Ontario's governing Liberals are making further changes to auto insurance in a bid to drive down costs for motorists, including forcing insurers to give a discount to drivers who use snow tires.
In Thursday's budget, the provincial government laid out a series of additional steps it will take to reduce the costs of auto insurance.
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The government says when a driver gets involved in certain types of minor, at-fault accidents, insurers will no longer be able to automatically increase their premium. But the government has yet to lay out the criteria for such accidents. It will consult with the industry before doing so.
It will also limit the maximum interest rate that some drivers pay on monthly auto insurance premium payments to 1.3 per cent, down from three per cent today.
The snow tires incentive is also outlined in the budget as a way to bring down auto insurance costs. But it's not immediately clear how much drivers will save. Finance Minister Charles Sousa would not say Thursday if he had a figure in mind.
Ontario is also taking a close look at what drivers are paying in other parts of the country and what kind of coverage they receive, as it looks to "bring these costs more in line with other provinces." To this end, the government intends to make regulatory changes.
These measures include establishing a $300 standard deductible for comprehensive coverage, as opposed to $500 — a level where it has otherwise stood for some time in Ontario.
There are also coming changes to basic auto insurance benefits. The government will combine medical and rehabilitation benefits with attendant care services as a single benefit set at $65,000. These separate benefits used to total more than $80,000. However, drivers will still be able to pay for increased coverage to a total of $1 million.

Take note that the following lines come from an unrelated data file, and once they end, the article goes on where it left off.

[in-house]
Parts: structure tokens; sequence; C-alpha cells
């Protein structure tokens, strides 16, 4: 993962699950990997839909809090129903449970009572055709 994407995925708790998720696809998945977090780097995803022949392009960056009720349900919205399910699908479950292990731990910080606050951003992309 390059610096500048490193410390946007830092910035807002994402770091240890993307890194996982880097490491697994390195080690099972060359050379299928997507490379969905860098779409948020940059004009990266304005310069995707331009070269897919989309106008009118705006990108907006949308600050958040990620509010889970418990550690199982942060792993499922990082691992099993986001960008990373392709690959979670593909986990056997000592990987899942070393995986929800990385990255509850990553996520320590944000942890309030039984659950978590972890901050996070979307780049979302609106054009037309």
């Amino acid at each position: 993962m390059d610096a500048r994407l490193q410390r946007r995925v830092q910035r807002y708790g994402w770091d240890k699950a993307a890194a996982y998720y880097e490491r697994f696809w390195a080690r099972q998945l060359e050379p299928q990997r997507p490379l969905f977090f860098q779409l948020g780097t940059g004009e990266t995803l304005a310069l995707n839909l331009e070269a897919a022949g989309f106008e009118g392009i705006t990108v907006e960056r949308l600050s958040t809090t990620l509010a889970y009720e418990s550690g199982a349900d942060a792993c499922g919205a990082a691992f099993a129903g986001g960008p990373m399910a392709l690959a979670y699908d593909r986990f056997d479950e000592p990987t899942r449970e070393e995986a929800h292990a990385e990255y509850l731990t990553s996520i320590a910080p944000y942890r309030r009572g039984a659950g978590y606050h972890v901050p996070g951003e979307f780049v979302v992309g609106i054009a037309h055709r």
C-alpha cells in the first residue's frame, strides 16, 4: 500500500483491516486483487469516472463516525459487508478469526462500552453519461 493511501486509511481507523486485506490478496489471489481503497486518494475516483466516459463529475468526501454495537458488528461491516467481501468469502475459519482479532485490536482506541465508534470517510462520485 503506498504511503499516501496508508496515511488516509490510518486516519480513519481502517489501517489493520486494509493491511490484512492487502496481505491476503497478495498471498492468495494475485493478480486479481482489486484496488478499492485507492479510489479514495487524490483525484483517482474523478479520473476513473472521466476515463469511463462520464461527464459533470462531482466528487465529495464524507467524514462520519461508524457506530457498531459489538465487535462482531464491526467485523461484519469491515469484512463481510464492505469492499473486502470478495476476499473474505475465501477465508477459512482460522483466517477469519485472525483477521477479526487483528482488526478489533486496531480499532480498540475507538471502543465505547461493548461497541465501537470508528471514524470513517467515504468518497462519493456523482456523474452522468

A similar change will be made in the case of catastrophic accidents. Services will be combined as a single benefit to a limit of $1 million. That's down from a combined $2-million limit today. But drivers will be able to pay more for coverage up to $2 million.
As these regulatory changes are implemented, the government says it will work with the industry to make sure the public is aware they are being made and what they mean.
Government had hoped for bigger insurance drops by now
The Liberal government has been working to trim insurance costs for some time.
"Ontario is certainly one of the highest-cost jurisdictions in North America for auto insurance claims," Sousa said today, when speaking with reporters before tabling the budget in the legislature.
He said the government has "done quite a bit with auto insurance already," but still has more to do.
The issue was brought to the forefront by the New Democrats two years ago, when they demanded the Liberals take steps to lower the premiums that Ontario drivers pay.
In their 2013 budget, the Liberals, who then held a minority position in the legislature, vowed to bring down rates by 15 per cent on average by August 2015. The government has since reported a decrease in rates, but so far its is only about halfway to its target.
As the government stated in its budget, "while progress has been made, costs in Ontario's auto insurance system remain too high."
And as Sousa put it on Thursday: "We're halfway there."
NDP Leader Andrea Horwath said she is not impressed by what the Liberals have accomplished.
She said that Ontario has "the lowest rate of accidents in the country," but pays the highest insurance rates.
As for any benefits stemming from changes the Liberals have made, Horwath said they have gone to insurance companies.
"It never trickles down to the drivers," she said.